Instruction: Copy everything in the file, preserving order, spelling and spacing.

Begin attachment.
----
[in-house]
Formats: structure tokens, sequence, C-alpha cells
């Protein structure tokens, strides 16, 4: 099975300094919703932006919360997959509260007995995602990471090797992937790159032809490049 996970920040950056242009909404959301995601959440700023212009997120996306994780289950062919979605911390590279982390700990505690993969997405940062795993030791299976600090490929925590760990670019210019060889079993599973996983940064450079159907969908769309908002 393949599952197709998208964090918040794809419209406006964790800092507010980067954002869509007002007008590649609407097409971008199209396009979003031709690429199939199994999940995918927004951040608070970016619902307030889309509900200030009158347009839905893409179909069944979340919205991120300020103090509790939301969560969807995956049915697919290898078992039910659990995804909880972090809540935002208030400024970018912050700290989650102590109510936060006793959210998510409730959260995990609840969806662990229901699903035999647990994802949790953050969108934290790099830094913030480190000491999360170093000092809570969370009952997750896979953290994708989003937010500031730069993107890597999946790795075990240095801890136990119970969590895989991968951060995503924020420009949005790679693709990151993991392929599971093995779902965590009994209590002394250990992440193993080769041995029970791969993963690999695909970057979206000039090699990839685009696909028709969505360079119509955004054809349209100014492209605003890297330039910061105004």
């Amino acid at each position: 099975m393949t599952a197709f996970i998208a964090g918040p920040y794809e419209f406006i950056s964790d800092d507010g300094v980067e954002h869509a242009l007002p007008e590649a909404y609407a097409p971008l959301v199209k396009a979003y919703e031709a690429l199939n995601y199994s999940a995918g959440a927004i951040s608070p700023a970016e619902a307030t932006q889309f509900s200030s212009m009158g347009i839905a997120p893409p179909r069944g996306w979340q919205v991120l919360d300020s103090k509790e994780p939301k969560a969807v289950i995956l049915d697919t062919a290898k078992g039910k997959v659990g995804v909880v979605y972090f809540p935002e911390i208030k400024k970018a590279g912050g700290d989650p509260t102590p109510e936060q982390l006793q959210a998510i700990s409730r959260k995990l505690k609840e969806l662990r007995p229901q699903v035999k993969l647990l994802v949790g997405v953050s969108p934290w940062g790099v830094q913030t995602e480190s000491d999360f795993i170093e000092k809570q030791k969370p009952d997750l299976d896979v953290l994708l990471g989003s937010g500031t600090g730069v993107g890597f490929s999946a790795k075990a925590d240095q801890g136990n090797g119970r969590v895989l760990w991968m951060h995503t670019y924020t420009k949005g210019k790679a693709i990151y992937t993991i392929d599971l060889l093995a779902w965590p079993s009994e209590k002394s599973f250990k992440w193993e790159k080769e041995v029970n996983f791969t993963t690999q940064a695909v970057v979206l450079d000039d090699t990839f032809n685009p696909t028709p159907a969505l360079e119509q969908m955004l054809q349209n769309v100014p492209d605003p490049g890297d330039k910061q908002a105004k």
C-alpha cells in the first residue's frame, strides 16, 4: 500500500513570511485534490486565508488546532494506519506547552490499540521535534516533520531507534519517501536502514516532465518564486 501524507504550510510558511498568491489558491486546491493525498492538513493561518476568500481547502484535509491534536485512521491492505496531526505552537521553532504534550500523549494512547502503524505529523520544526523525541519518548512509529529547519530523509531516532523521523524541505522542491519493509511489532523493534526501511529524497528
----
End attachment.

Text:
[in-house]
Formats: structure tokens, sequence, C-alpha cells
């Protein structure tokens, strides 16, 4: 099975300094919703932006919360997959509260007995995602990471090797992937790159032809490049 996970920040950056242009909404959301995601959440700023212009997120996306994780289950062919979605911390590279982390700990505690993969997405940062795993030791299976600090490929925590760990670019210019060889079993599973996983940064450079159907969908769309908002 393949599952197709998208964090918040794809419209406006964790800092507010980067954002869509007002007008590649609407097409971008199209396009979003031709690429199939199994999940995918927004951040608070970016619902307030889309509900200030009158347009839905893409179909069944979340919205991120300020103090509790939301969560969807995956049915697919290898078992039910659990995804909880972090809540935002208030400024970018912050700290989650102590109510936060006793959210998510409730959260995990609840969806662990229901699903035999647990994802949790953050969108934290790099830094913030480190000491999360170093000092809570969370009952997750896979953290994708989003937010500031730069993107890597999946790795075990240095801890136990119970969590895989991968951060995503924020420009949005790679693709990151993991392929599971093995779902965590009994209590002394250990992440193993080769041995029970791969993963690999695909970057979206000039090699990839685009696909028709969505360079119509955004054809349209100014492209605003890297330039910061105004």
């Amino acid at each position: 099975m393949t599952a197709f996970i998208a964090g918040p920040y794809e419209f406006i950056s964790d800092d507010g300094v980067e954002h869509a242009l007002p007008e590649a909404y609407a097409p971008l959301v199209k396009a979003y919703e031709a690429l199939n995601y199994s999940a995918g959440a927004i951040s608070p700023a970016e619902a307030t932006q889309f509900s200030s212009m009158g347009i839905a997120p893409p179909r069944g996306w979340q919205v991120l919360d300020s103090k509790e994780p939301k969560a969807v289950i995956l049915d697919t062919a290898k078992g039910k997959v659990g995804v909880v979605y972090f809540p935002e911390i208030k400024k970018a590279g912050g700290d989650p509260t102590p109510e936060q982390l006793q959210a998510i700990s409730r959260k995990l505690k609840e969806l662990r007995p229901q699903v035999k993969l647990l994802v949790g997405v953050s969108p934290w940062g790099v830094q913030t995602e480190s000491d999360f795993i170093e000092k809570q030791k969370p009952d997750l299976d896979v953290l994708l990471g989003s937010g500031t600090g730069v993107g890597f490929s999946a790795k075990a925590d240095q801890g136990n090797g119970r969590v895989l760990w991968m951060h995503t670019y924020t420009k949005g210019k790679a693709i990151y992937t993991i392929d599971l060889l093995a779902w965590p079993s009994e209590k002394s599973f250990k992440w193993e790159k080769e041995v029970n996983f791969t993963t690999q940064a695909v970057v979206l450079d000039d090699t990839f032809n685009p696909t028709p159907a969505l360079e119509q969908m955004l054809q349209n769309v100014p492209d605003p490049g890297d330039k910061q908002a105004k």
C-alpha cells in the first residue's frame, strides 16, 4: 500500500513570511485534490486565508488546532494506519506547552490499540521535534516533520531507534519517501536502514516532465518564486 501524507504550510510558511498568491489558491486546491493525498492538513493561518476568500481547502484535509491534536485512521491492505496531526505552537521553532504534550500523549494512547502503524505529523520544526523525541519518548512509529529547519530523509531516532523521523524541505522542491519493509511489532523493534526501511529524497528